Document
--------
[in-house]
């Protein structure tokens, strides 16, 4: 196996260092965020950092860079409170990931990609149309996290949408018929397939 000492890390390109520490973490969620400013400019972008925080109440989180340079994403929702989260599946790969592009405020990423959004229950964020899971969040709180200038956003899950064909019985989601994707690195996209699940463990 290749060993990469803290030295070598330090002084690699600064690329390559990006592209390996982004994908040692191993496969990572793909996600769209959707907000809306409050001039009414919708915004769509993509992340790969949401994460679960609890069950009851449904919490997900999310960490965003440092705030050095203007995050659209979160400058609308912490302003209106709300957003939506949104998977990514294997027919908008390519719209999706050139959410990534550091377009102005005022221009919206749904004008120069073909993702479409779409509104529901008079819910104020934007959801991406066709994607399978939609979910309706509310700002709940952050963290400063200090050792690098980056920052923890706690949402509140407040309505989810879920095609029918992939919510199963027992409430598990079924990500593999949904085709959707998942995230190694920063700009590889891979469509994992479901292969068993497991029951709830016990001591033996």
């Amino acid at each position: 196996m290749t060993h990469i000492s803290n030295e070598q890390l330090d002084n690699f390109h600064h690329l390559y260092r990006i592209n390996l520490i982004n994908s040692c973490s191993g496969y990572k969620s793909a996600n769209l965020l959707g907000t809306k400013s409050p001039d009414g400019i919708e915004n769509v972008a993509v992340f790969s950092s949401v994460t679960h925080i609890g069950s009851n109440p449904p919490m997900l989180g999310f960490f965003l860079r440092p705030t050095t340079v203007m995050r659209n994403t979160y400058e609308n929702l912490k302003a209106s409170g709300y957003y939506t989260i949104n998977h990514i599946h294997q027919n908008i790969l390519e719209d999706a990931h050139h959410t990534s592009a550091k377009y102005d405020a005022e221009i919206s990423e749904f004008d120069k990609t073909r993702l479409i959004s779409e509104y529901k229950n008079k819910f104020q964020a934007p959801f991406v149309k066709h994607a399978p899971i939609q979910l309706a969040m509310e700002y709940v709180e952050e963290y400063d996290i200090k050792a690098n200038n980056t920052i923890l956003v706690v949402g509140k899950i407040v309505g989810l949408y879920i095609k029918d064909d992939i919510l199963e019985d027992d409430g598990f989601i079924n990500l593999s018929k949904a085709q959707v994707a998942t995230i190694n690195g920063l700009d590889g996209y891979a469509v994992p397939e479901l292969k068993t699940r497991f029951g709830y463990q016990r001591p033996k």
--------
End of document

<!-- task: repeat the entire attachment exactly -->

[in-house]
């Protein structure tokens, strides 16, 4: 196996260092965020950092860079409170990931990609149309996290949408018929397939 000492890390390109520490973490969620400013400019972008925080109440989180340079994403929702989260599946790969592009405020990423959004229950964020899971969040709180200038956003899950064909019985989601994707690195996209699940463990 290749060993990469803290030295070598330090002084690699600064690329390559990006592209390996982004994908040692191993496969990572793909996600769209959707907000809306409050001039009414919708915004769509993509992340790969949401994460679960609890069950009851449904919490997900999310960490965003440092705030050095203007995050659209979160400058609308912490302003209106709300957003939506949104998977990514294997027919908008390519719209999706050139959410990534550091377009102005005022221009919206749904004008120069073909993702479409779409509104529901008079819910104020934007959801991406066709994607399978939609979910309706509310700002709940952050963290400063200090050792690098980056920052923890706690949402509140407040309505989810879920095609029918992939919510199963027992409430598990079924990500593999949904085709959707998942995230190694920063700009590889891979469509994992479901292969068993497991029951709830016990001591033996």
């Amino acid at each position: 196996m290749t060993h990469i000492s803290n030295e070598q890390l330090d002084n690699f390109h600064h690329l390559y260092r990006i592209n390996l520490i982004n994908s040692c973490s191993g496969y990572k969620s793909a996600n769209l965020l959707g907000t809306k400013s409050p001039d009414g400019i919708e915004n769509v972008a993509v992340f790969s950092s949401v994460t679960h925080i609890g069950s009851n109440p449904p919490m997900l989180g999310f960490f965003l860079r440092p705030t050095t340079v203007m995050r659209n994403t979160y400058e609308n929702l912490k302003a209106s409170g709300y957003y939506t989260i949104n998977h990514i599946h294997q027919n908008i790969l390519e719209d999706a990931h050139h959410t990534s592009a550091k377009y102005d405020a005022e221009i919206s990423e749904f004008d120069k990609t073909r993702l479409i959004s779409e509104y529901k229950n008079k819910f104020q964020a934007p959801f991406v149309k066709h994607a399978p899971i939609q979910l309706a969040m509310e700002y709940v709180e952050e963290y400063d996290i200090k050792a690098n200038n980056t920052i923890l956003v706690v949402g509140k899950i407040v309505g989810l949408y879920i095609k029918d064909d992939i919510l199963e019985d027992d409430g598990f989601i079924n990500l593999s018929k949904a085709q959707v994707a998942t995230i190694n690195g920063l700009d590889g996209y891979a469509v994992p397939e479901l292969k068993t699940r497991f029951g709830y463990q016990r001591p033996k």